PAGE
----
By the third Christmas Mom and Dad were divorced and I came back to find Gabe Knightly no longer dating my sister. Now he was seeing my best friend, April White.

Make that former best friend. No, I’m not bitter. I’ve just been too busy to stay in touch with April. You can’t keep up with everyone.

Oh, and the final straw that trip was when Aunt Chloe drank too much eggnog and decided to set Hans, the family parakeet, free. Uncle Bob was coming in the front door at the time, dropping presents, and calling, “Ho, ho, ho. Merry Christmas.”

“Shut the door!” we chorused.

He did, right after Hans shot through it. We never saw old Hansy again. I like to think of him in a tree on a tropical beach somewhere, soaking up the rays. It beats thinking of him winding up as Christmas dinner for Lucifer, the neighbor’s cat.

My last year of college I got smart and stayed away. I shipped presents to my family, then went with my roommate to her home in Texas and saw how a normal family celebrated the holidays. It was peaceful and quiet. Nobody fought, no one tried to burn down the house, and they all went to Christmas Eve service together. It was deeply soul-satisfying, like living in a Norman Rockwell painting. Much different from my family’s Andy Warhol existence.

Then, last year, I was broke and job hunting, and insisted I couldn’t come home. I nobly resisted all offers to buy me a plane ticket. And I intended to do the same this year.

Don’t get me wrong. I love my family. I really do. And I’d gladly have come home any other time of year to be frustrated, embarrassed, and disappointed. Just not Christmas, at least not my first Christmas in New York. All I wanted was this one nice, normal holiday in my new home.

And I had my excuse ready. I had to work at my new job at Image Makers Advertising Agency clear up until Christmas Eve. That’s how it is on Madison Avenue: Busy, busy, busy.

Not that I’m a hot shot, but what I do is important. I’m a planner. We take a product brand and project where it’s going to go for, say, the next five years. And, of course, do our part to get it there. Sounds exciting, doesn’t it? It would have been, if I were the head planner. But I wasn’t, which meant my boss got to tap into my genius, suck out all the great ideas, then leave my empty shell to do her grunt work. That supposedly made me a team player. I was fast concluding it made me more of a victim, and with big plans in the works, I was reluctant to leave. Who knew what might happen in my absence or what opportunities I might miss?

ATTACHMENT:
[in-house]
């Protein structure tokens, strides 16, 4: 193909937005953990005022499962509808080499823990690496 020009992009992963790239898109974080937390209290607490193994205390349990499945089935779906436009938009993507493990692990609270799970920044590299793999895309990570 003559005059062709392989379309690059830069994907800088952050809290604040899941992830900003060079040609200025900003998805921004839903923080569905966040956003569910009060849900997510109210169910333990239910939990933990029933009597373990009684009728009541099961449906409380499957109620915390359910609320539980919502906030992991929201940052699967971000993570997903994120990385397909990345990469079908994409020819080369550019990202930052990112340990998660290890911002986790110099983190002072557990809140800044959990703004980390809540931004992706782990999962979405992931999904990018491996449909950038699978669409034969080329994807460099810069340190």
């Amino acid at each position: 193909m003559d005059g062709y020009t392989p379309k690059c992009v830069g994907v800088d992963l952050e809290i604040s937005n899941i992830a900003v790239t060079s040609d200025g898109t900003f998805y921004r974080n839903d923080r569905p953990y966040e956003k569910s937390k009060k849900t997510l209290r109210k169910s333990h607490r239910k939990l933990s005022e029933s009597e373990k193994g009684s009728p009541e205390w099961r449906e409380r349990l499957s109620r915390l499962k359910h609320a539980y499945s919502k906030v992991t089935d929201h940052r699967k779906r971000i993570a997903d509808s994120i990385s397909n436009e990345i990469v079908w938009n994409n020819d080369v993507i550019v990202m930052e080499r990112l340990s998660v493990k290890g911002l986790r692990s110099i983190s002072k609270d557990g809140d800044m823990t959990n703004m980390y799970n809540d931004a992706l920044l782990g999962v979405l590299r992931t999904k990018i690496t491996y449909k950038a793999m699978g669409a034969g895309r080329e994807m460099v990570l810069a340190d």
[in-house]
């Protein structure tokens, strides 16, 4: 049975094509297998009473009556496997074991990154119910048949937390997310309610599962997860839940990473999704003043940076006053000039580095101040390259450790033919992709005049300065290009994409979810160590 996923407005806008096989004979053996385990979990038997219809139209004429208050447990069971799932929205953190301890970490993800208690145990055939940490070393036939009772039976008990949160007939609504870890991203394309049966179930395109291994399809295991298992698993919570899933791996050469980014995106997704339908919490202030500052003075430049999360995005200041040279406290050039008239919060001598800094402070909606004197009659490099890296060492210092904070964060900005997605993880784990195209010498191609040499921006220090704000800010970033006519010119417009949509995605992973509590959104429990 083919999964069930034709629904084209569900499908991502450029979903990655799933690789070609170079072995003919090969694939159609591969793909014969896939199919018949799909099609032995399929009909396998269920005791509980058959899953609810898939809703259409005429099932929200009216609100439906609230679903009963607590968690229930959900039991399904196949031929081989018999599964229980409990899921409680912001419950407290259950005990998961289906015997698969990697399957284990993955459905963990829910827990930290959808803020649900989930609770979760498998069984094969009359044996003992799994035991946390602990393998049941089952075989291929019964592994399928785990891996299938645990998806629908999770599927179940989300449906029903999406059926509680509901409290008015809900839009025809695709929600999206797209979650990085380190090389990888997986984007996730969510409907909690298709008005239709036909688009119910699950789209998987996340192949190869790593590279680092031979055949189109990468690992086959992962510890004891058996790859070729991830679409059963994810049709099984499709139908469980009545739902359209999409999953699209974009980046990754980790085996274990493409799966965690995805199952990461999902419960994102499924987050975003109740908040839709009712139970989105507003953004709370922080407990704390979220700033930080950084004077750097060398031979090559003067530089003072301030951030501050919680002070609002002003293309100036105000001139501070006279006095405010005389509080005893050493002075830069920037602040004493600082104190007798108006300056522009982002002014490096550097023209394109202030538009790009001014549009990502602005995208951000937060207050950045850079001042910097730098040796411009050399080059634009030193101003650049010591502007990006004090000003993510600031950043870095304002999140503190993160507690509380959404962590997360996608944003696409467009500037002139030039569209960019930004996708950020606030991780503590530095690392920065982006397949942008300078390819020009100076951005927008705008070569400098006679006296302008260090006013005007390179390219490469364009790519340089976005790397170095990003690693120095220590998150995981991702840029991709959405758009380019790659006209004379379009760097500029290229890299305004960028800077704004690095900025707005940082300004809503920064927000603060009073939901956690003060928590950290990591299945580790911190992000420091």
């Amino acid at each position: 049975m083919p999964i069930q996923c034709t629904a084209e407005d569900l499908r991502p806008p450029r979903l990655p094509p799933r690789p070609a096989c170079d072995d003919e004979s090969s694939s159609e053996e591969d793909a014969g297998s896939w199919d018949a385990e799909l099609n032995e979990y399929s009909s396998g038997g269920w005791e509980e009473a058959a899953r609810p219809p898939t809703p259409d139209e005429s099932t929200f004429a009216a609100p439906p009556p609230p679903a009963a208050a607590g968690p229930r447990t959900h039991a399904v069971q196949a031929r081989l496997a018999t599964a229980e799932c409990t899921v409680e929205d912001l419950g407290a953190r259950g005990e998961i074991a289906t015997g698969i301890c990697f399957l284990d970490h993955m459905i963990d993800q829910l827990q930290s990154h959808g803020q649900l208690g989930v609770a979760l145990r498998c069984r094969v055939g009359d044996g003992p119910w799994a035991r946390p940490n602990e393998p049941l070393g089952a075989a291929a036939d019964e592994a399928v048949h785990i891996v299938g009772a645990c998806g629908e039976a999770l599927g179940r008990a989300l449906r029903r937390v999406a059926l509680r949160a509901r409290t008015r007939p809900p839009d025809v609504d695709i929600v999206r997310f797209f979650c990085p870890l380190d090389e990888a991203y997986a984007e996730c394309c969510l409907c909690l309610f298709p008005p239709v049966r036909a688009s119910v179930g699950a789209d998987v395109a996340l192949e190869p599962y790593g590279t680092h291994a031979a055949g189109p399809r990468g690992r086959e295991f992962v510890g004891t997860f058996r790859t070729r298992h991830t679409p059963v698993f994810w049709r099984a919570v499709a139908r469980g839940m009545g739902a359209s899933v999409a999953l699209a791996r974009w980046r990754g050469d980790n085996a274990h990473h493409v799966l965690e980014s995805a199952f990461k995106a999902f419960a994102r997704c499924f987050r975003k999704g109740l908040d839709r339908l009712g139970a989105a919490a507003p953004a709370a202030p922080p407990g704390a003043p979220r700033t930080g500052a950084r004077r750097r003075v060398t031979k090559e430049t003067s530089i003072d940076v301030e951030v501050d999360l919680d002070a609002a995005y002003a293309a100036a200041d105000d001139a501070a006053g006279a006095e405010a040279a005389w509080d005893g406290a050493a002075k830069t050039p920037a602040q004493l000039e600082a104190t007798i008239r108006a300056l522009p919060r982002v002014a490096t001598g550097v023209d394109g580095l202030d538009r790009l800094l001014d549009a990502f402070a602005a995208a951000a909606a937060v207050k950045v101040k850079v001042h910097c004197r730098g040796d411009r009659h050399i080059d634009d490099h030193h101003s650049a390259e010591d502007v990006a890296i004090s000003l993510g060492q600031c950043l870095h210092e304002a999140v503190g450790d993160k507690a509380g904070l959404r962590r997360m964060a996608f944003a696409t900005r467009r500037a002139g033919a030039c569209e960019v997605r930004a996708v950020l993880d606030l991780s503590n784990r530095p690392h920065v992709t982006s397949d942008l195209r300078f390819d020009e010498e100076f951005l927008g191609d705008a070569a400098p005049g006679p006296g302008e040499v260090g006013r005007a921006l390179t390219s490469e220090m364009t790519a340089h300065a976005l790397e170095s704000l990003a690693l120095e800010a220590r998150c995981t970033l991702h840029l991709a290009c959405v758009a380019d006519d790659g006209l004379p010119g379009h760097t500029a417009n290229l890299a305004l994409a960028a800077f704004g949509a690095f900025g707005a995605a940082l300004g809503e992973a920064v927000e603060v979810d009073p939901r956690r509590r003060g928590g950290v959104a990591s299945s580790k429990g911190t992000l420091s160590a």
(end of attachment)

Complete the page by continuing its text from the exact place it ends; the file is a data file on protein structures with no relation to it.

“I just can’t get away,” I said when Mom called.

“You have to come, Andie,” she wailed into the phone. “We already paid for your plane ticket.”

“Mom. Why didn’t you ask me before you did that?”

“Now I need to ask my daughter if she wants to come see her family at Christmas? Especially since she didn’t come home last year?” Mom sounded all huffy.

“I have to work.” I looked around my cozy living room, funky with old furniture and throw rugs scrounged from flea markets. My roommate, Camilla, and I had already decided where we were going to put the tree. Then she played her trump card. “And it would mean so much to your grandmother. She’s not well, Andie.”

Oh, no. What was Mom trying to tell to me? “Not well? What do you mean?”

“I mean she’s reached an age where you can’t take it for granted that she’ll be around forever.”

Mom was trying to break it to me gently. Something was really wrong with Gram. “Is she . . . ” My throat closed up and I couldn’t finish my sentence.

“No,” said Mom. “But I think you’d better tell your boss to get her priorities straight and let you come home. And tell her you have to stay for New Year’s.”

There would be fireworks in Carol’s town square New Year’s Eve. Everyone would be there, including Gabe Knightly. Just the thought of seeing him set off fireworks in my stomach.

New Year’s might be a bad idea. Anyway, ever since I hit NYC last August, I’d been looking forward to going to Times Square to see the ball drop. Camilla and I had been talking about it since Thanksgiving.

“We never get to see you now that you’re on the east coast,” said Mom. “Anyway, you don’t want to miss the New Year’s Eve celebrations.”

Heavens, no! Who wouldn’t pick downtown Carol over Times Square?

“So, I’ll e-mail the tickets to you. Okay?” Mom asked.

“Let me check with my boss first,” I told her. “That way I’ll know how long I can stay.”